SME law was progress but governments can do more for start-ups and innovators, says Beco Capital chief
Regional governments can further encourage start-up and innovation culture by introducing regulations obliging corporations to favour newer businesses over more established entities, according to a leading venture capitalist.
Dany Farha, the chief executive of Dubai-based Beco Capital, told The National that the UAE’s SME Law of 2014, which set SME contract targets for government entities and government-related firms, was a great leap forward and urged lawmakers across the region to go further.
“When we heard about the SME Law we were jumping for joy in the office,” said Mr Farha. “The next step is how do we then extend that to help the entire SME sector.”
A further step would be to pass regulations, already in place in Russia and other countries, obliging large businesses to award contracts to start-up companies as opposed to larger firms when choosing between two identical proposals.
“As an entrepreneur and a start-up, the most difficult thing is to start getting big names to buy you,” he said. “The minute governments and big biz start buying from you, it gives you validation and you can use that to sell to everyone else.”
Such regulations are important to tackle reluctance on the part of big businesses across the Mena region to award contracts to start-ups, said Mr Farha.
“In the US it’s the culture for big companies to sign contracts with new, disruptive companies,” he said.
“Here a shift in mindset has to happen, with local companies reluctant to buy from firms that have only been up and running for six to 12 months.”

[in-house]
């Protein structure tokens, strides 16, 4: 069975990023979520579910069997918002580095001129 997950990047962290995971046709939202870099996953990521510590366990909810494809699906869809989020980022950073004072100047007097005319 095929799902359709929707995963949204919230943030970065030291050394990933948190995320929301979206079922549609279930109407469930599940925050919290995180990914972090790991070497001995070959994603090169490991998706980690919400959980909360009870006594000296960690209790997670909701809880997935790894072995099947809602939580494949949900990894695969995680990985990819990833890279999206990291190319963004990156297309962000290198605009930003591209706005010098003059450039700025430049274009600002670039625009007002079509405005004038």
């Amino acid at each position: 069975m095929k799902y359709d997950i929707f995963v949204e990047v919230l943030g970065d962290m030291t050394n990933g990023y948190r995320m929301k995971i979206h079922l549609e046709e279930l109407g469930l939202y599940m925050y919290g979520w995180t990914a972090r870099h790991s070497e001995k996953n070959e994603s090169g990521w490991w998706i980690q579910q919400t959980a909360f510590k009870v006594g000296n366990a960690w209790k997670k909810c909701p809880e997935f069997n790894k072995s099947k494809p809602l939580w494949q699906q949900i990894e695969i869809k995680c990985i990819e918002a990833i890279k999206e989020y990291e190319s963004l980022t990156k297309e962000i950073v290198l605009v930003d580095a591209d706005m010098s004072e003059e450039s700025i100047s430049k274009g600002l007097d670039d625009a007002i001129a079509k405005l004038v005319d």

Such a shift was crucial to encouraging the growth of the SME sector in countries looking to diversify their economies.
“That’s where all the future jobs growth is going to come from. The likes of IBM don’t need your contract, whereas young entrepreneurs do.”
Mr Farha spoke to The National ahead of Beco Capital’s Boostmena event in Dubai tomorrow.
The event is primarily a gathering of regional and international VCs but will also include tech companies such as Mudassir Sheika, a cofounder of ride-sharing service Careem, as well as and Deepinder Goyal, Zomato’s chief executive.
Tech innovators in markets such as the Mena region and India are increasingly learning to leverage local market knowledge to fend off competition from new entrants from markets such as the United States and Europe, said Mr Farha.
“There’s a myth that tech innovation is only found in Silicon Valley and that when American companies come to the region they’ll just take over the market,” said Mr Farha, whose Beco Capital was one of the early backers of Careem.
“It doesn’t work that way any more. You need to be on the ground offering a highly localised product, working with local smartphones across different languages and cultures. With that localisation, you develop a far more relevant offering, which allows you to win.”
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